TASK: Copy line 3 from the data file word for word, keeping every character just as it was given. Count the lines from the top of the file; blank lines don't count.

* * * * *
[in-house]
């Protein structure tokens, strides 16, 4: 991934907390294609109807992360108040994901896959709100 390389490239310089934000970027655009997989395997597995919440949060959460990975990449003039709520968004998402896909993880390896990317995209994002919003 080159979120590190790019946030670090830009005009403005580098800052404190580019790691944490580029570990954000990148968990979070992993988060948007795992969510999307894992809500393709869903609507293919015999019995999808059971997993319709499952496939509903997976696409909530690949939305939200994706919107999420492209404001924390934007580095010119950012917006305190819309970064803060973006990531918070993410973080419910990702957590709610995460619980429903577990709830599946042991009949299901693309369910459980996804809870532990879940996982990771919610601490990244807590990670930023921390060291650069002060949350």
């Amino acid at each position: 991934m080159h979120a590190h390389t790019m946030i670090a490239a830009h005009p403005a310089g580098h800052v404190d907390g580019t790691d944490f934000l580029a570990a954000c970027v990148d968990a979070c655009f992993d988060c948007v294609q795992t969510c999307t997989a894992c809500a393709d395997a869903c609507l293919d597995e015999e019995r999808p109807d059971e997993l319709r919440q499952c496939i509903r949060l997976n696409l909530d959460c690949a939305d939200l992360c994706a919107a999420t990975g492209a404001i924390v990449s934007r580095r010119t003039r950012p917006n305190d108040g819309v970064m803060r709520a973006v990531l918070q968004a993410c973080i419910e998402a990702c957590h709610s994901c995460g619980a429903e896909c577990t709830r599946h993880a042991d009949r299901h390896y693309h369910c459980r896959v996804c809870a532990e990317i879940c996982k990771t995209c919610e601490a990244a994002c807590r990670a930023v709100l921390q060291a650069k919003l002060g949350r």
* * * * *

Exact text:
């Amino acid at each position: 991934m080159h979120a590190h390389t790019m946030i670090a490239a830009h005009p403005a310089g580098h800052v404190d907390g580019t790691d944490f934000l580029a570990a954000c970027v990148d968990a979070c655009f992993d988060c948007v294609q795992t969510c999307t997989a894992c809500a393709d395997a869903c609507l293919d597995e015999e019995r999808p109807d059971e997993l319709r919440q499952c496939i509903r949060l997976n696409l909530d959460c690949a939305d939200l992360c994706a919107a999420t990975g492209a404001i924390v990449s934007r580095r010119t003039r950012p917006n305190d108040g819309v970064m803060r709520a973006v990531l918070q968004a993410c973080i419910e998402a990702c957590h709610s994901c995460g619980a429903e896909c577990t709830r599946h993880a042991d009949r299901h390896y693309h369910c459980r896959v996804c809870a532990e990317i879940c996982k990771t995209c919610e601490a990244a994002c807590r990670a930023v709100l921390q060291a650069k919003l002060g949350r």